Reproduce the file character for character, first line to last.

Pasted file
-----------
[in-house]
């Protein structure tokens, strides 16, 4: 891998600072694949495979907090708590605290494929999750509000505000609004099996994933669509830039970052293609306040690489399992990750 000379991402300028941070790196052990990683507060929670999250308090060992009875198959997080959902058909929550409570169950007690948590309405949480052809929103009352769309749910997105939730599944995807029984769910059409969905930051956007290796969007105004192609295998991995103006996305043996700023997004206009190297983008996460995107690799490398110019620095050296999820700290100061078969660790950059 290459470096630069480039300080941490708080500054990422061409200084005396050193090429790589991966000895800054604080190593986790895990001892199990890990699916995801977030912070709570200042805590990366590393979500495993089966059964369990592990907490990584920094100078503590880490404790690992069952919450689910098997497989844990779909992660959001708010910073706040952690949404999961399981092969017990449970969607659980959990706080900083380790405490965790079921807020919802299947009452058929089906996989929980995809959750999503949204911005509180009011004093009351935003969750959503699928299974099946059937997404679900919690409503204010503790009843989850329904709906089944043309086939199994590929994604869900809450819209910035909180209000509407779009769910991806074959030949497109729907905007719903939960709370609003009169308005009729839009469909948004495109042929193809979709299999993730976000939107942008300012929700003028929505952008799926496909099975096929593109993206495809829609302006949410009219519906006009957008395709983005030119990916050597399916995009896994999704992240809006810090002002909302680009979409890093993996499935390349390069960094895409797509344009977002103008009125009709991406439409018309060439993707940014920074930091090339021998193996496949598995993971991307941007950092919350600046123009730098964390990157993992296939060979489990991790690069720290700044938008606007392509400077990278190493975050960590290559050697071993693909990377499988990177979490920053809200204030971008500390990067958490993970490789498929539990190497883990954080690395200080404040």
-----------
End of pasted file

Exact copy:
[in-house]
């Protein structure tokens, strides 16, 4: 891998600072694949495979907090708590605290494929999750509000505000609004099996994933669509830039970052293609306040690489399992990750 000379991402300028941070790196052990990683507060929670999250308090060992009875198959997080959902058909929550409570169950007690948590309405949480052809929103009352769309749910997105939730599944995807029984769910059409969905930051956007290796969007105004192609295998991995103006996305043996700023997004206009190297983008996460995107690799490398110019620095050296999820700290100061078969660790950059 290459470096630069480039300080941490708080500054990422061409200084005396050193090429790589991966000895800054604080190593986790895990001892199990890990699916995801977030912070709570200042805590990366590393979500495993089966059964369990592990907490990584920094100078503590880490404790690992069952919450689910098997497989844990779909992660959001708010910073706040952690949404999961399981092969017990449970969607659980959990706080900083380790405490965790079921807020919802299947009452058929089906996989929980995809959750999503949204911005509180009011004093009351935003969750959503699928299974099946059937997404679900919690409503204010503790009843989850329904709906089944043309086939199994590929994604869900809450819209910035909180209000509407779009769910991806074959030949497109729907905007719903939960709370609003009169308005009729839009469909948004495109042929193809979709299999993730976000939107942008300012929700003028929505952008799926496909099975096929593109993206495809829609302006949410009219519906006009957008395709983005030119990916050597399916995009896994999704992240809006810090002002909302680009979409890093993996499935390349390069960094895409797509344009977002103008009125009709991406439409018309060439993707940014920074930091090339021998193996496949598995993971991307941007950092919350600046123009730098964390990157993992296939060979489990991790690069720290700044938008606007392509400077990278190493975050960590290559050697071993693909990377499988990177979490920053809200204030971008500390990067958490993970490789498929539990190497883990954080690395200080404040």